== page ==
News of the Weird by the Editors at Andrews McMeel Syndication


-- Can't Hold It In: The school board in Durham, N.C., suspended a substitute teacher at Hillside High School in November after she urinated into a trash can during class, allegedly because of a medical condition. And fifth-grade teacher Dow Ooten, 36, was suspended in Charleston, W.Va., in December after he brought his soiled trousers to a school board meeting to show what he was forced to do because the faculty restroom door was locked. And in November, a similarly soiled Tom Pak won a $45,000 settlement from Los Angeles County, whose property tax office clerks made him wait at a desk, without a restroom break, in retaliation for his having arrived 15 minutes before closing to make payments on more than 200 properties.

-- Latest Ear Technology: In November, police in Independence Township, Mich., arrested a 45-year-old man and charged him with peeping into windows at the Clarkston Motor Inn, basing the arrest on the earprints he allegedly left on the windows. And one month later, in Vancouver, Wash., Judge Robert L. Harris ruled that the prosecutor could use an earprint found on the bedroom door of a murder victim in the trial of his suspected killer.

-- Actress Anya Pencheva announced in November a plan to divert her fellow Bulgarians' attention from grim economic problems: She would have a plaster cast made of her breasts, to display in the National Theater in Sofia. Said Pencheva, "It is a pity to focus everything on (budget cuts) when there are such beautiful breasts around."


-- According to a September report in Toronto's Globe and Mail, the University of Toronto's medical school employs actors and other people for $12 to $35 per hour to be practice patients for its students. Bob LeRoy, 45, commands the top pay because he is a rectal-exam patient. Said LeRoy, "I always hope the student with the biggest finger goes first."

-- The Wall Street Journal reported in September that about 100 "laughing clubs" had sprung up in India in the last year based on the philosophy of Dr. Madan Kataria, who says the ancient yoga breathing and laughing exercises can help people shed inhibitions, build self-confidence, stop smoking, alleviate high blood pressure and arthritis, and stop migraine headaches. After conventional stretching, adherents engage in silent laughs, out-loud laughs with their lips closed, and the roaring "Bombay laugh." Dr. Kataria worries only that some day the government might try to tax laughter.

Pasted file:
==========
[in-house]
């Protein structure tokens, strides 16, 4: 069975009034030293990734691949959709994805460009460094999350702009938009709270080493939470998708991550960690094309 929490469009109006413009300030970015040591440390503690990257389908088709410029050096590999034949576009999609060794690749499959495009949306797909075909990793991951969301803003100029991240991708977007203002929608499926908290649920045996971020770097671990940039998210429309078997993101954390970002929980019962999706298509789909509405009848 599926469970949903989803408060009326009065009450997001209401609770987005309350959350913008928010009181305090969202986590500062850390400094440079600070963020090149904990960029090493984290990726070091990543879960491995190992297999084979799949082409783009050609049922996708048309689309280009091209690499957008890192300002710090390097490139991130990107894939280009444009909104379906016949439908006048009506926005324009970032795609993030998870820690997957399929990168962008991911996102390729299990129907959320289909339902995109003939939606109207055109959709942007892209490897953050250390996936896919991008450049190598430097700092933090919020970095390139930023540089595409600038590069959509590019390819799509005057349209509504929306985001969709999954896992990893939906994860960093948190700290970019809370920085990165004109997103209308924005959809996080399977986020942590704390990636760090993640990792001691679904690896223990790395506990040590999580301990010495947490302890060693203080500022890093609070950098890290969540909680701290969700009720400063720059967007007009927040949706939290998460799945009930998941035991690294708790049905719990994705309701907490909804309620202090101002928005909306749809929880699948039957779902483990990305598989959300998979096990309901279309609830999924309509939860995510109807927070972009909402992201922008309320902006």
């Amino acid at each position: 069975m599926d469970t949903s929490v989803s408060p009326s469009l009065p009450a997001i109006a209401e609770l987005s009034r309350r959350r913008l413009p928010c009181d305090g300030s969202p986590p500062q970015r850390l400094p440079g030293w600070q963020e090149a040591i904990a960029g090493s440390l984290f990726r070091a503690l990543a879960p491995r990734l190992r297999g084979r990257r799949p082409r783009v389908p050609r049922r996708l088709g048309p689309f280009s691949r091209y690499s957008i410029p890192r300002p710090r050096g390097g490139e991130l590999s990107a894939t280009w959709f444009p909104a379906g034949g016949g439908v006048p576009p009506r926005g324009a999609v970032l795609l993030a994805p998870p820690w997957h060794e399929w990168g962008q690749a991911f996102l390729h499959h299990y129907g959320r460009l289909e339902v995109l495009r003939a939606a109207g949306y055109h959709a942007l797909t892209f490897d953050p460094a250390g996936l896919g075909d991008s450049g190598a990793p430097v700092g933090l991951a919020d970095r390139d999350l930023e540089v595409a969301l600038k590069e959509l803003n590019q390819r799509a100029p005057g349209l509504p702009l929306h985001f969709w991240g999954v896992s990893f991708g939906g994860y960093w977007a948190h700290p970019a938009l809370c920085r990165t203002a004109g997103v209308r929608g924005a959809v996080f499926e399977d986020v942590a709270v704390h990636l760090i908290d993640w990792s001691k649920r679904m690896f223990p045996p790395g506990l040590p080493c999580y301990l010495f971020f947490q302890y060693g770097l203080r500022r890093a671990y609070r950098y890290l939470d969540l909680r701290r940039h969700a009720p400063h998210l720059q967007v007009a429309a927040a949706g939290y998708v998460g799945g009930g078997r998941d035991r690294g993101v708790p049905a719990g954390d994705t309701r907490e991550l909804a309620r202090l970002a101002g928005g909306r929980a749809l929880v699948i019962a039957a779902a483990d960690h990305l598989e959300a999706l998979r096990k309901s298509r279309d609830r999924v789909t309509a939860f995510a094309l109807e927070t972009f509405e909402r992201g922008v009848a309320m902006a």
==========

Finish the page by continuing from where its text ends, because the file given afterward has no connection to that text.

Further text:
-- Suicide Chic: A September story in London's Sunday Times described Venice, Italy, as a new trendy site for unhappy Europeans' and Americans' suicides, inspired by the movie "Death in Venice." (About 50 people attempted suicide in the past year; all but a half-dozen were unsuccessful, usually because the canals into which they leap are deceptively shallow.) And the San Francisco Examiner reported in September that 11 people in the previous 18 months had rented handguns at local gun ranges and killed themselves on the premises.

-- According to an August dispatch by Britain's Guardian News Service, the family of Chiang Kai-shek (the Chinese ruler who was chased out by the communists, to Taiwan, in 1949 and who died in 1975) is growing weary of the "temporary" storage of his skeleton in Taiwan, where it has been kept in preparation for its triumphant return to the mainland upon the fall of the communist government. According to practitioners of the art of feng-shui, the spirits are upset that the skeleton is kept in a box in the living room of the family estate instead of being buried in China.